Q uses a range of different artificial intelligence models under the hood, including Amazon’s own Titan large language model and LLMs built by Cohere and Anthropic, two well-funded startups competing with OpenAI.
Selipsky points to OpenAI’s near–implosion last week to make the case for companies diversifying their AI providers. “You need not look any further than the events of the past ten days to understand how there will not be one model to rule them all,” he told WIRED ahead of today’s announcement.
When a person sends a query to Q it can answer it using a specific model chosen by a company, or let Q automatically route the question to the best system, although the company isn’t sharing how. The latter is “more cost-efficient, but also flat out more effective,” Selipsky says.
Since ChatGPT prompted the tech industry to ramp up its investments in AI after its launch last November, Amazon has not led the pack of tech giants trying to compete with OpenAI. Microsoft rapidly added generative AI to its search engine Bing and is now rolling out its Copilot AI assistant throughout its products, thanks to a partnership with OpenAI that saw Microsoft pledge $13 billion in investment into the startup. Google has pivoted to developing and deploying generative AI technology it had previously held back from public release across a wide range of offerings with a new sense of urgency.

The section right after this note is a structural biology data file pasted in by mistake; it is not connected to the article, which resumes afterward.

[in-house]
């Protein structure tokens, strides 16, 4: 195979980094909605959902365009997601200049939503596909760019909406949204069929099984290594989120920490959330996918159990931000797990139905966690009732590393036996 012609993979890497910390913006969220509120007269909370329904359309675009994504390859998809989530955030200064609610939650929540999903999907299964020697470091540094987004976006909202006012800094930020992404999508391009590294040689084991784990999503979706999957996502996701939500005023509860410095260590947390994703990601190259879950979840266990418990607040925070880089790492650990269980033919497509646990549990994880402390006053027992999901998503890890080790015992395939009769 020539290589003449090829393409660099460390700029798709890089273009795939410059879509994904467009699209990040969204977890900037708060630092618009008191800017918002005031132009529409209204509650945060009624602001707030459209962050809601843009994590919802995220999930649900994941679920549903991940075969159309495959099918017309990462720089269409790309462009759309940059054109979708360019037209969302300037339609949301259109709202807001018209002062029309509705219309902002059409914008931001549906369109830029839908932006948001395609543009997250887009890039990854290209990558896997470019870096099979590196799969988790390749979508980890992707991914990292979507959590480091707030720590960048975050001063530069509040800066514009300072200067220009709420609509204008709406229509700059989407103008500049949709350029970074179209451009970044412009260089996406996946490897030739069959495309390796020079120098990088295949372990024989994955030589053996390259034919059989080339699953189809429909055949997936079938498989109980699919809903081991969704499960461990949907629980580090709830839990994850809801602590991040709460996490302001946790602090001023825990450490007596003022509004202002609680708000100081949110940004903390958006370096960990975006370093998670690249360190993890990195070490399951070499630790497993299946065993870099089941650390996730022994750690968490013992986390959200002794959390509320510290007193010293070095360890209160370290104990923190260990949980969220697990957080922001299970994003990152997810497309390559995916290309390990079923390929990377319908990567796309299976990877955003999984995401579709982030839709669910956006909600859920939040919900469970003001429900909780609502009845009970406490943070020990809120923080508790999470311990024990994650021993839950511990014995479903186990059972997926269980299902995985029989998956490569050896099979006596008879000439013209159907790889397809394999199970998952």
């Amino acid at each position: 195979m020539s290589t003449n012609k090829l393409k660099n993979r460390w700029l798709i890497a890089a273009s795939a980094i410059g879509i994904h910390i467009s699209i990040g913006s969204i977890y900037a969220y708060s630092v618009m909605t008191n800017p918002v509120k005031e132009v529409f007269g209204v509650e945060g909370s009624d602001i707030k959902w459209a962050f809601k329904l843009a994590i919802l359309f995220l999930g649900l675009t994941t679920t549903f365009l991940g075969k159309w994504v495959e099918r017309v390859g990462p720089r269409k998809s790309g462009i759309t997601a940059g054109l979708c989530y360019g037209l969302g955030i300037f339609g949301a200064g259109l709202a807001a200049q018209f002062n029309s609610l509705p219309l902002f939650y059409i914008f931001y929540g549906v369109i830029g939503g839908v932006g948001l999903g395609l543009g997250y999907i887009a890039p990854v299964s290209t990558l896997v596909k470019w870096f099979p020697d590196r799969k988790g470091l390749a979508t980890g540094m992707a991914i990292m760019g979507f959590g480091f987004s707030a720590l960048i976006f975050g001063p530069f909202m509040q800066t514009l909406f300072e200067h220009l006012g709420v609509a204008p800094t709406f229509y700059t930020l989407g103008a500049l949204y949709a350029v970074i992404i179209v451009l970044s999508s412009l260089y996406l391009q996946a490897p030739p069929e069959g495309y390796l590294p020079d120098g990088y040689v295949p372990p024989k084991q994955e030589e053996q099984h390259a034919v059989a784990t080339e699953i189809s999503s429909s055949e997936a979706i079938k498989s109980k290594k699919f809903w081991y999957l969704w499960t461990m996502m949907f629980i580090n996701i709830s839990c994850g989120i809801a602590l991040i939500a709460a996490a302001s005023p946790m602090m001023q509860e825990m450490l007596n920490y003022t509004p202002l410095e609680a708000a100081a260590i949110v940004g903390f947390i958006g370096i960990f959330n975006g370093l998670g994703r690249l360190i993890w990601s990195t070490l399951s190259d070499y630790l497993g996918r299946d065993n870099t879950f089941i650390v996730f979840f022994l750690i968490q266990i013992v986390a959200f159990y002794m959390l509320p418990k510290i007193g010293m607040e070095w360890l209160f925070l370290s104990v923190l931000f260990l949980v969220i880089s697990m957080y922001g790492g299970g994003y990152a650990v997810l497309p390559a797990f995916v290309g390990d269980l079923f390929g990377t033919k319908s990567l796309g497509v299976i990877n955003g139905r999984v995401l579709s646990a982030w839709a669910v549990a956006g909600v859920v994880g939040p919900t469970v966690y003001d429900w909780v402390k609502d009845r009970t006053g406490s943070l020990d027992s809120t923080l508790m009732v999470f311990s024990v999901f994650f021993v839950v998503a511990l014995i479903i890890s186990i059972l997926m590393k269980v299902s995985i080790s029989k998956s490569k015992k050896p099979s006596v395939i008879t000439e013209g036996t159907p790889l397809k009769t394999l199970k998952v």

OpenAI’s rapid rise appeared to contribute to a crisis at the company last week, when the company’s nonprofit board fired CEO Sam Altman on November 17. After a chaotic few days in which Altman agreed to join Microsoft and most of OpenAI’s staff threatened to quit, Altman finally negotiated a return. As part of the deal, OpenAI replaced all but one of its directors, did not return Altman to his board seat, and will commission an independent investigation into his conduct.
Selipsky hopes Amazon’s slower-and-steadier approach will appeal to its cloud computing customers, especially those wary of the shortcomings of ChatGPT-style chatbots, such as the way they “hallucinate” information and can capture or repeat private information. With more than 30 percent of the US cloud market, more than any other company, AWS has plenty of potential customers for Q and other AI offerings. Selipsky says there has been a huge amount of inbound demand.